To listen to the ideologues of Illinois, Gov. Bruce Rauner is going to do some serious
harm to his political reputation next week, if he follows through with
his talk that implies he’s going to sign into law a measure meant to restrict
law enforcement across the state from meddling into immigration enforcement.
|RAUNER: On the outs w/ ideologues|
|TRUMP: Most definitely in good standing|
EVEN SOME SUBURBS such as Evanston and Oak Park, along with nearby cities such as Gary, Ind., have declared themselves welcoming cities, which is a status meant to ensure that local police don’t get involved in federal immigration enforcement unless essential for local interests.
Now, the General Assembly this spring approved a measure it calls the Trust Act, which would prevent Illinois law enforcement entities – including local cops across the state – from arresting or detaining anyone based on suspicion of illegitimate immigration status.
Local police would only be allowed to detain a person who is not a .U.S. citizen or legal resident if there is an arrest warrant for that particular individual.
To many people, it is merely common sense that local police are busy enough enforcing local laws and that federal authorities are the ones with jurisdiction to handle the nuances of immigration law – which go farther than the notion of deporting everybody who isn’t like themselves.
BUT TO THE ideologues who support these kinds of ridiculous crackdowns (and likely idolize all of Donald Trump’s stupid-talk on the issue), the fact that Rauner has called the Trust Act “very reasonable” is offensive. The fact that both the Chicago Sun-Times and Chicago Tribune reported that he is inclined to sign the bill on Monday is a major negative action.
|WALSH: Rauner is 'done'|
One Republican legislator from the part of Illinois near St. Louis said that Rauner approving this measure would be the “last straw” that would tick off rural Illinoisans who have been solid Rauner backers.
The Sun-Times quoted Republican activist-types, including former Rep. Joe Walsh of the northwest suburbs, as saying that Rauner approval for this measure as dooming him politically. “Governor Rauner is done,” Walsh said in Trump’s favorite medium – the 140 characters of Twitter.
Now as one who has followed the political debate over immigration policy and the need for reform for years, it doesn’t shock me to learn that the ideologues are taking a hard line that bears no tie to rationality.
IT WOULD SEEM the fact that Rauner has gone through his two-plus years as governor openly hostile to much of Chicago’s interests to try to garner the rural support isn’t sufficient.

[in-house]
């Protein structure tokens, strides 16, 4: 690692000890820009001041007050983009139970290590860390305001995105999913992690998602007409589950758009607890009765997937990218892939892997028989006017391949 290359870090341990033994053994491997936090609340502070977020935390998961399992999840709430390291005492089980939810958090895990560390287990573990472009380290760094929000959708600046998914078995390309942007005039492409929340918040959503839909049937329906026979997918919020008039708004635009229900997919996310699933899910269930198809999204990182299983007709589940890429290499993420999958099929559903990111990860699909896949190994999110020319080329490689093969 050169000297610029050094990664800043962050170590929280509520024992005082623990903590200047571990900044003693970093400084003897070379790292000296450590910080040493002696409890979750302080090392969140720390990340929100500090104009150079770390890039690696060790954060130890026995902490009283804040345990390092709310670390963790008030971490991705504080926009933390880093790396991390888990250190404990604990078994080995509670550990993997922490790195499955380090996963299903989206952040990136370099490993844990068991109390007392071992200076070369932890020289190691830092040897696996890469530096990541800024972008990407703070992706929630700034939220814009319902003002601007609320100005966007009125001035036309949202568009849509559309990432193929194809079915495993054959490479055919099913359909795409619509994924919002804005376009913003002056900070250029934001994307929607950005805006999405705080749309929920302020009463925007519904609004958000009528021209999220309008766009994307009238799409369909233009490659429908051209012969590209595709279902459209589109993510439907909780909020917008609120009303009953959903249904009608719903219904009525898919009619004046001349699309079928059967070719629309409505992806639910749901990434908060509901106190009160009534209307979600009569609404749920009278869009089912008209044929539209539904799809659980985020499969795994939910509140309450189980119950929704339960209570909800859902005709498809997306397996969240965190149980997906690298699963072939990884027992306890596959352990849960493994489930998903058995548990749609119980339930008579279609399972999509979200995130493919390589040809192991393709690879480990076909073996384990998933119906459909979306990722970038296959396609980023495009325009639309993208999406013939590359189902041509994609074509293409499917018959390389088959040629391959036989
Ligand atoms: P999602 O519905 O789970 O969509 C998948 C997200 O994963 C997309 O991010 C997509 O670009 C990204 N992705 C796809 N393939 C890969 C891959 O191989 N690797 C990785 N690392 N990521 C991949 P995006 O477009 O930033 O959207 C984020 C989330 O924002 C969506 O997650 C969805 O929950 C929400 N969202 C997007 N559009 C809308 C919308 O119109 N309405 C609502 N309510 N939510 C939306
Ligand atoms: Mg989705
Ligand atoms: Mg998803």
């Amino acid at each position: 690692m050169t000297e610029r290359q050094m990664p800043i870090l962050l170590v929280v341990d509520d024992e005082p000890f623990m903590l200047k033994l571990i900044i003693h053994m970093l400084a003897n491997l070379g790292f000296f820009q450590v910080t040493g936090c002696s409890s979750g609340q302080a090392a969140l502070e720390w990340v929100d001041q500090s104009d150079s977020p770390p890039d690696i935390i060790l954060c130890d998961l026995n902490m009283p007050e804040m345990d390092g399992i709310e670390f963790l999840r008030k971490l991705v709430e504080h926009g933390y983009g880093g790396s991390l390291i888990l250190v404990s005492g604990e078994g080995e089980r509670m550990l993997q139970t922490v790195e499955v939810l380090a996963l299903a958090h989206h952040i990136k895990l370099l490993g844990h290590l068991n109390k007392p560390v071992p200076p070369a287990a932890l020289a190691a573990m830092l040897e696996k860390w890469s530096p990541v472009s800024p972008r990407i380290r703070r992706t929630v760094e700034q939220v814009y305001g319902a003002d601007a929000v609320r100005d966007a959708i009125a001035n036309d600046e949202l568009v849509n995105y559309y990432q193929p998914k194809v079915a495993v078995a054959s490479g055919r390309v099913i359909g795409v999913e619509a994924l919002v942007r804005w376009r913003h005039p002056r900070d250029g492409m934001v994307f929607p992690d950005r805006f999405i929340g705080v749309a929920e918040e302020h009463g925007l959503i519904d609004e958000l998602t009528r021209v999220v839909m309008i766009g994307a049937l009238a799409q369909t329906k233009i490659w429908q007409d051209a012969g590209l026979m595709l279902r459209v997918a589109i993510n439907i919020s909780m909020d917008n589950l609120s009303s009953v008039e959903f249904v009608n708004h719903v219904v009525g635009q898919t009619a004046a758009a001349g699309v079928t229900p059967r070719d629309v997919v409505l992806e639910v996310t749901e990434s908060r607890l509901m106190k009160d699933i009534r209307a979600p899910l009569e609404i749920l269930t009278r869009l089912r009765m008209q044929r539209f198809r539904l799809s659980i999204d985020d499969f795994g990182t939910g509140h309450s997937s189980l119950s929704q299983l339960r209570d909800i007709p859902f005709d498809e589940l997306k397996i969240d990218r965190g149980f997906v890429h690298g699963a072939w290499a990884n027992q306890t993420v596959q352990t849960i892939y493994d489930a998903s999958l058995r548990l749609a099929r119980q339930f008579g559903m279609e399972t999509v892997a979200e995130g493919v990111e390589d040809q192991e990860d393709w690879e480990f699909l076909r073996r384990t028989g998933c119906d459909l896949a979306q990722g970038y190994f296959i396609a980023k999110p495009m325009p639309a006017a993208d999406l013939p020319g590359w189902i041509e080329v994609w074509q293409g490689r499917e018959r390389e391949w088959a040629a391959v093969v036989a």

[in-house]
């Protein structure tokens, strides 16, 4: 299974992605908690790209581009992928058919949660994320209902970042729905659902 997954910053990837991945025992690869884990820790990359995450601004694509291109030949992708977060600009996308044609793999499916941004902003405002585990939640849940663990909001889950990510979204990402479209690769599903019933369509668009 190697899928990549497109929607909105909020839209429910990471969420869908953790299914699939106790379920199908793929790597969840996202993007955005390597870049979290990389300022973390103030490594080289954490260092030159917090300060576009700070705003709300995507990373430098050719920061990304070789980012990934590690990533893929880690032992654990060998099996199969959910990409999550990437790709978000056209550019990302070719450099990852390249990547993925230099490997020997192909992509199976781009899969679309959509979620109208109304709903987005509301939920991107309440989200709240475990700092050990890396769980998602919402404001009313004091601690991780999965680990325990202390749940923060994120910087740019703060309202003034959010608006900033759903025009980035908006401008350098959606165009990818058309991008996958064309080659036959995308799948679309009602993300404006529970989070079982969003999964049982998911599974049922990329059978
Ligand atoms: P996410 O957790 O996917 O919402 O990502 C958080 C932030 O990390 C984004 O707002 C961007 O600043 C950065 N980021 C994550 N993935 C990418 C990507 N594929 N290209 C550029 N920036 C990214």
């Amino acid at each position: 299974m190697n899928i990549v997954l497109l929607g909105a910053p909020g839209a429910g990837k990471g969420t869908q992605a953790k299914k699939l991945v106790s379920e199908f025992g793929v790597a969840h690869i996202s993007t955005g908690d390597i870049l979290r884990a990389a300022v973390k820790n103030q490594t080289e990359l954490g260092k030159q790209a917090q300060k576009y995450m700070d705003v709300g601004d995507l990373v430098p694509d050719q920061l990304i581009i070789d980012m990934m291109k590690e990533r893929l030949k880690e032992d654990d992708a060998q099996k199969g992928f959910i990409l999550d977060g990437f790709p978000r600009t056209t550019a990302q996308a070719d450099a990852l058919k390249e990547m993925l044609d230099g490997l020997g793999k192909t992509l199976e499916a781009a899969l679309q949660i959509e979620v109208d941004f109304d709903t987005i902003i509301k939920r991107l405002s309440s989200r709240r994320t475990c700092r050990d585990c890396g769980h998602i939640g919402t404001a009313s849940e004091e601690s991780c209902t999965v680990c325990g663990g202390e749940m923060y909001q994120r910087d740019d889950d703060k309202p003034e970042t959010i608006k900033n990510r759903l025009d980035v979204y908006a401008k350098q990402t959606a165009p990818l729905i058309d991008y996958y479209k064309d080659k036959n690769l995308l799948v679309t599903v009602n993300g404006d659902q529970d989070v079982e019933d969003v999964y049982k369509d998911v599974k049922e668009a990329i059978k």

Showing quarter on this issue is one that would undo everything else. Just as it was no accident that the Trump presidential campaign’s initial inanity was to criticize Mexicans and much has focused on non-Anglo people with strong ethnic ties to other parts of the world, they want the governor to behave in the same manner.
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Even though amongst law enforcement officials, the concept of jurisdiction is a strong one, and cops usually are aware of when they have no authority to take on a particular incident. So why they’re expected to run roughshod over jurisdiction in immigration cases really makes little to no sense.
Of course, what these ideologues want is for someone to reinforce their own irrational hang-ups about our society. Trying to apply logic won’t work for Rauner in this case.
I WASN’T KIDDING when I wrote that they want more nonsense-talk like that of Trump – who just this week while in Phoenix hinted he’s inclined to give a pardon to former Maricopa County, Ariz., Sheriff Joe Arpaio. He’s the cop who throughout the years was so vociferous in his efforts to crack down on immigration that he violated federal court orders that were meant to restrict him from harassment.
|... similar to when President Ford pardoned Nixon?|
Arpaio faces sentencing in October for his contempt of court conviction, and he could get some jail time – a thought that would please many people who have been harassed by him throughout the years. Yet Trump says he’s inclined to offer a pardon – which would pre-empt the possibility of incarceration.
A move that would be perceived by some as more despicable than when then-President Gerald R. Ford pardoned Richard Nixon for his Watergate-era offenses.
I have no doubt that some will lionize Trump if he does that, just as they will lambast Rauner if he follows through with his talk on the Trust Act. Stances that actually say more about the depraved ideals those people have, more than anything about the governor or president themselves.